In both cases, the Second Department affirmed dismissal of the proceedings holding that the petitioners in each case lacked standing to challenge the approvals.  In order to establish standing, a petitioner must show that “he or she would suffer direct injury different from that suffered by the public at large”.  See Radow.  “Injury-in-fact” may be presumed by demonstrating close proximity to the subject property.  In the absence of such a showing, the petitioner must demonstrate the existence of an actual and specific injury which is distinguishable from the injury suffered by the community at large.

The petitioners in both cases failed to establish an “injury-in-fact” and the court found they lacked standing to challenge the municipal approvals.  In Radow, the petitioners were not entitled to a presumption of injury because they lived more than a half mile away from the subject property (which was not visible from their residence) and the court found their overcrowding and congestion concerns to be purely speculative and not specific or distinguishable from the concerns of the community at large.  In Riverhead Neighborhood Preservation Coalition, the individual petitioners resided slightly closer to the proposed development (.25 – .38 miles away), but the Second Department still held that they did not live close enough to be afforded a presumption of “injury-in-fact” since the proposed mall would not be visible from their homes.  Furthermore, the petitioners in both cases failed to prove that the traffic and environmental impacts from the proposed developments would cause them a specific injury distinguishable from those suffered by the community at large.

The question becomes, how can a petitioner satisfy the presumption of “injury-in-fact”, based on proximity alone?  The Second Department has held that living across the street from a proposed site is sufficient to grant the presumption, as is a 700 foot distance where the two lots border one another. Village of Chestnut Ridge v. Town of Ramapo, 45 A.D.3d 741 90 (2d Dept. 2007); Gaona v. Town of Huntington Zoning Board of Appeals, 106 A.D.2d 638, 638-39 (2d Dept. 1984).  The Third Department however has held that 530 feet is too remote to grant a presumption of “injury-in-fact”.  Oates v. Village of Watkins Glen, 290 A.D.2d 758, 760 (3d Dept. 2002).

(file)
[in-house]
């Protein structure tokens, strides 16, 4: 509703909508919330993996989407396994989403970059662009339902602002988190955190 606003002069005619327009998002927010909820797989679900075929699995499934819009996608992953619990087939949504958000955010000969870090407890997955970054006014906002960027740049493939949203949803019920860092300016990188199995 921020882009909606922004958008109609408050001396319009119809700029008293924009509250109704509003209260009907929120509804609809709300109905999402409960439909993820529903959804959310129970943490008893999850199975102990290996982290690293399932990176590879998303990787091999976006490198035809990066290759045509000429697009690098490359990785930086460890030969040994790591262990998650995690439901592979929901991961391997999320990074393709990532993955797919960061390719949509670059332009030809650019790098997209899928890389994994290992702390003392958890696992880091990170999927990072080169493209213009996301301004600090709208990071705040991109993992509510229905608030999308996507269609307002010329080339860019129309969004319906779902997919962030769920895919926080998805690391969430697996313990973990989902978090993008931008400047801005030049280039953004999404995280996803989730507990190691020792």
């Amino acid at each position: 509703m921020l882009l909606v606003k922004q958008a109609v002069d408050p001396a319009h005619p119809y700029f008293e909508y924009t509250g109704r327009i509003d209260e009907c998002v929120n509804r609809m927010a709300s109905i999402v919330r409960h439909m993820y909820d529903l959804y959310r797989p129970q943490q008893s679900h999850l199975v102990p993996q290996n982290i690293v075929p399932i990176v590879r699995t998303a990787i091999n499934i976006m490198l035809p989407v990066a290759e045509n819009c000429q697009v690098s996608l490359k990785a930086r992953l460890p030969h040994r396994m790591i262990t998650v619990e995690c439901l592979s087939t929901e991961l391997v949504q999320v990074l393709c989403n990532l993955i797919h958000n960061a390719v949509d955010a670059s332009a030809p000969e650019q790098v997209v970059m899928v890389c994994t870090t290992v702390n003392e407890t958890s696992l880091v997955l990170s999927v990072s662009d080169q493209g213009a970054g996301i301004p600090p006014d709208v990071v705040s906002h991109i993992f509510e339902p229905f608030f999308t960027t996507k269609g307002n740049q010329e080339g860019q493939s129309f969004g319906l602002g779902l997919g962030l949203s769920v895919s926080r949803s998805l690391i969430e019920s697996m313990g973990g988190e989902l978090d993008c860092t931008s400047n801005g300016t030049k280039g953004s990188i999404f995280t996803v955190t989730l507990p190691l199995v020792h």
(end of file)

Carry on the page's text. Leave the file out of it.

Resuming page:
Unfortunately, there is no bright-line rule or magical distance a petitioner must be located from a proposed development to have standing to challenge municipal approvals.  However, we do know that in Radow and Riverhead Neighborhood Prevention Coalition the Second Department was particularly concerned with the subject projects not being visible from the petitioners’ homes, as well as the absence of any injuries specific to the petitioners (e.g. safety, noise, traffic, pollution, or decreases in property value). Furthermore, even if a petitioner is able to establish an “injury-in-fact” and is found to have standing, this merely serves as “the admission ticket to judicial review” and does not guarantee success on the merits of petitioner’s claim.    Sun-Brite Car Wash, Inc. v. Board of Zoning and Appeals of the Town of North Hempstead; Allen Avionics v. Universal Broadcasting Corp., 69 N.Y.2d 406, 416.  Thus, after a petitioner has cleared the standing hurdle, they must also be able to show that the approval granted by the agency was arbitrary, capricious, or is affected by some other legal infirmity in order to have it set aside.

The author acknowledges Michael J. Barone, Jr., J.D., for his contribution to this article.

Posted by Nick Cappadora